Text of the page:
Poujol D, Ristori JM, Dubost JJ, Soubrier M.
Efficacy of pamidronate in erosive degenerative disk disease: a pilot study.
Joint Bone Spine 2007;74:663–4. (letter – no abstract)
- 10 cases with “inflammatory time pattern” and modic type I changes on MRI ( end plate thickening and vertebral body inflammatory changes on MRI)
- modic type I changes were located at L5/S1 in 4 patients, L4/L5 in 3 patients, and L3/L4 in 3 patients.
- 10 cases
- pamidronate 90 mg on day 1 and day 2
- initial pain was 6.6/10
- At 6 months it was 3.5/10; in 1 year it was 3.2/10
- “After 1 year, 8 patients rated their improvement as excellent or good. The pain no longer showed an inflammatory pattern in 9 of 10 patients, and significant improvements were seen in both the VAS pain score and the mean disability score.”
More excitingly was a report finding it helpful in spinal stenosis:
Clin Rheumatol. 2009 Jun;28(6):715-7.
An open study of pamidronate in the treatment of refractory degenerative lumbar spinal stenosis.
Feld J, Rosner I, Avshovich N, Boulman N, Slobodin G, Rozenbaum M.
- 24 patients with neurogenic claudication
- pamidronate “60 mg in 500 cc normal saline, over 4 hours. After 3 months, those patients reporting some clinical response received additional three monthly infusions.” (15 had 6; 5 had 5; 6 and 3; 1 withdrew after 1)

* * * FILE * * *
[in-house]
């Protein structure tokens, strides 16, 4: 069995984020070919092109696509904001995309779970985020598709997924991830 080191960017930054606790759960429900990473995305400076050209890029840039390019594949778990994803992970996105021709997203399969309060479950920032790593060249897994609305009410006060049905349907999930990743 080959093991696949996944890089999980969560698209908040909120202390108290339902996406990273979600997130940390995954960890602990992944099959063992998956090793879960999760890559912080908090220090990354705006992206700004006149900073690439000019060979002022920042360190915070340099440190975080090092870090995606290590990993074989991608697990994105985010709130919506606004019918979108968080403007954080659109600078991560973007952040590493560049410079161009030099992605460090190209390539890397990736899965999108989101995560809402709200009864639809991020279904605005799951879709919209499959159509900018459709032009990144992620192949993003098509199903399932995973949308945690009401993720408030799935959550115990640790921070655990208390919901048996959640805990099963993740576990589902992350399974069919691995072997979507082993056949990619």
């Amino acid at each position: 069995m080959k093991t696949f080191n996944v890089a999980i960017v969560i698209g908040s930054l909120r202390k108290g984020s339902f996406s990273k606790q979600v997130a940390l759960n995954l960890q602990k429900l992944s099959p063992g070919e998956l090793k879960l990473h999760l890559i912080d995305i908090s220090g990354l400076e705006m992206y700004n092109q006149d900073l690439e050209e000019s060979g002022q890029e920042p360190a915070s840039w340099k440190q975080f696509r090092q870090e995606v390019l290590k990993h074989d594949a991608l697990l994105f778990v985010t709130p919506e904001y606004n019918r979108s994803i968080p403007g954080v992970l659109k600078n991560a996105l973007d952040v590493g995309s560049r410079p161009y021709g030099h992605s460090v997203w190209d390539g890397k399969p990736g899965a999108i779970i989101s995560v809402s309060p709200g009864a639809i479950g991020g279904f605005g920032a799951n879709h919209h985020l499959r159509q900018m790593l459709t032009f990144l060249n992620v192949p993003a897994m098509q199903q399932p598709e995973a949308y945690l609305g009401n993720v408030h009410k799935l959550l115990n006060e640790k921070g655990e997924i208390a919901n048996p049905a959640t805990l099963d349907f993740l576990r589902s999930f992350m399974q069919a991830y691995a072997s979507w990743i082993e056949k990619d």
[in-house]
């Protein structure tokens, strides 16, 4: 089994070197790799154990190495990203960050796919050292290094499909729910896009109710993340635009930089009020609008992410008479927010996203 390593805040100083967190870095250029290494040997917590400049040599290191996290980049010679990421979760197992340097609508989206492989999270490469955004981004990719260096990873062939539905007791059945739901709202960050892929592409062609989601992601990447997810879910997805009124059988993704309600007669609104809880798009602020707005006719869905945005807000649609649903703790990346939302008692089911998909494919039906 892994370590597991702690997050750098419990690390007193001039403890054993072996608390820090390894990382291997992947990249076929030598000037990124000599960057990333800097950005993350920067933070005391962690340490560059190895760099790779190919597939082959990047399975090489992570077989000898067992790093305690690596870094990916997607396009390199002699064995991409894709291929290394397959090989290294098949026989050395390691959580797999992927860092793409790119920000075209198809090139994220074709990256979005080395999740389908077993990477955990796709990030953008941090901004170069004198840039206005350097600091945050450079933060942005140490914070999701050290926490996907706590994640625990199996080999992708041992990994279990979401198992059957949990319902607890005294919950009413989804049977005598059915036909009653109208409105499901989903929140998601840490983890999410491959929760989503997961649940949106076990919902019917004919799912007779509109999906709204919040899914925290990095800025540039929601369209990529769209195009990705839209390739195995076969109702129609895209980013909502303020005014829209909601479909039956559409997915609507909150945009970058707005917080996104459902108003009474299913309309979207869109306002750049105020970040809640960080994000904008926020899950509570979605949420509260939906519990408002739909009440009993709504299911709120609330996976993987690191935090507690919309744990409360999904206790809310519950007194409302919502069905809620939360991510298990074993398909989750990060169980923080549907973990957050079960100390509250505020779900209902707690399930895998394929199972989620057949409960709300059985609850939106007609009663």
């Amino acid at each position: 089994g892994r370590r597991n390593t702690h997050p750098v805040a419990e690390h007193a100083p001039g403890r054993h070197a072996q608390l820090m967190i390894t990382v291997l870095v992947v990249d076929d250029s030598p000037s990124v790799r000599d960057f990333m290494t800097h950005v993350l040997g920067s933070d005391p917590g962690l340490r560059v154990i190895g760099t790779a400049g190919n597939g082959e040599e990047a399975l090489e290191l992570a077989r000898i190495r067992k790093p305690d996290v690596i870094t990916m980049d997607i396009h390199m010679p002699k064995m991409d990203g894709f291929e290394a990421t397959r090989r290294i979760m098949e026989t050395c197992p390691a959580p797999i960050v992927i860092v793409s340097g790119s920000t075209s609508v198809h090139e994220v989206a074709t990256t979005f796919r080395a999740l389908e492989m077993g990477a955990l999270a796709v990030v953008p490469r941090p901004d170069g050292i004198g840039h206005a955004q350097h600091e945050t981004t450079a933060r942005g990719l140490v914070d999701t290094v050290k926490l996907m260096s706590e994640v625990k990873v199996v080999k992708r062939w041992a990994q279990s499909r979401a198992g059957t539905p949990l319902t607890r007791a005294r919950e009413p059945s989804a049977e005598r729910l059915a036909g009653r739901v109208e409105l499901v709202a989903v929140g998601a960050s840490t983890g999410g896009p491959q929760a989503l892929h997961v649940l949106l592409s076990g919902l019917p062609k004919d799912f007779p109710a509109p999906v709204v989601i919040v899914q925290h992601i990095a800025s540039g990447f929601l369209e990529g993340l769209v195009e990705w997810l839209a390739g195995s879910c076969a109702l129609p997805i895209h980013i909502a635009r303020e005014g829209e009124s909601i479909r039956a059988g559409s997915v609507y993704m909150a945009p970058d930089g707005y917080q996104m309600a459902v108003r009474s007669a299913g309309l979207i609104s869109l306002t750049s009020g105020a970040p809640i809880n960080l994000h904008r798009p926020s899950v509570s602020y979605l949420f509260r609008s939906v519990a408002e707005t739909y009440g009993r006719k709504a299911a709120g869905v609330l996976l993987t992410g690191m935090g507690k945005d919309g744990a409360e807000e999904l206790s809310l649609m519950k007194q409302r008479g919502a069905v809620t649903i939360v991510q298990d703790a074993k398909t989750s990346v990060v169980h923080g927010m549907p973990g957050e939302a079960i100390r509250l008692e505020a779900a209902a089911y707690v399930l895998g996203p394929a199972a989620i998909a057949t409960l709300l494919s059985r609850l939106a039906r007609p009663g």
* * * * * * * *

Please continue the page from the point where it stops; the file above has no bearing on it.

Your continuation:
- allowed some renal decline subjects: “Patients with stable serum creatinine levels between 1.5 and 2.0 mg/dl received a reduced dose of pamidronate, 30 mg, with those
with more severe renal decline excluded.”
- VAS pain level went from average 7.6/10 to 4.6/10 by end treatment course (3-6 months) – mean improvement was 40%
- side effects – 5/24 had flu-like symptoms that started within hours of infusion and continued for several days
- 6/9 people reviewed at 8 months had no recurrence.
- If it proves as efficacious as it sounds, it could change the landscape of back pain managment. Big money is being spent on “evaluation” of chronic pain patients with back pain, with very little done for them if there are no surgical options. Big money is spent spying on some of them to make sure they are not fakers. Money is spent making sure they are not opioid addicts. Pamidronate is not on the drug plan. Though the trade name is $500.00 per 90 mg, the generic is $170.00 per 90 gm plus dispensing fee. Ambulatory care at Pasqua hospital here in Regina will do infusion. Would like to see this money going where it could do the most good…
- Big question I have is why, given the glowing results of the first report, did it take 10 years to get any traction on this at all…I’ll tell you why – evidence-based medicine – Cohrane reviewed the double blind controlled trial on B12 in chronic pain and disallowed it because they did not do MRIs on all their subjects – are they kidding? -without drug sponsorship who can afford that? I would expect Cochrane will do the same to this “small study”. There was a Canadian book published called Voltaire’s Bastards – the illusion of rationality. I believe the tyranny of evidence-based medicine has kept people in pain and could be construed an immoral bastard. – any comments?
Addendum: – 14% of chronic back pains had facet bone marrow edema for which biphosphonates have been used.
Friedrich, K. M., Nemec, S., Peloschek, P., Pinker, K., Weber, M., & Trattnig, S. .
The prevalence of lumbar facet joint edema in patients with low back pain.
Skeletal radiology, 36(8), 755-760. (2007)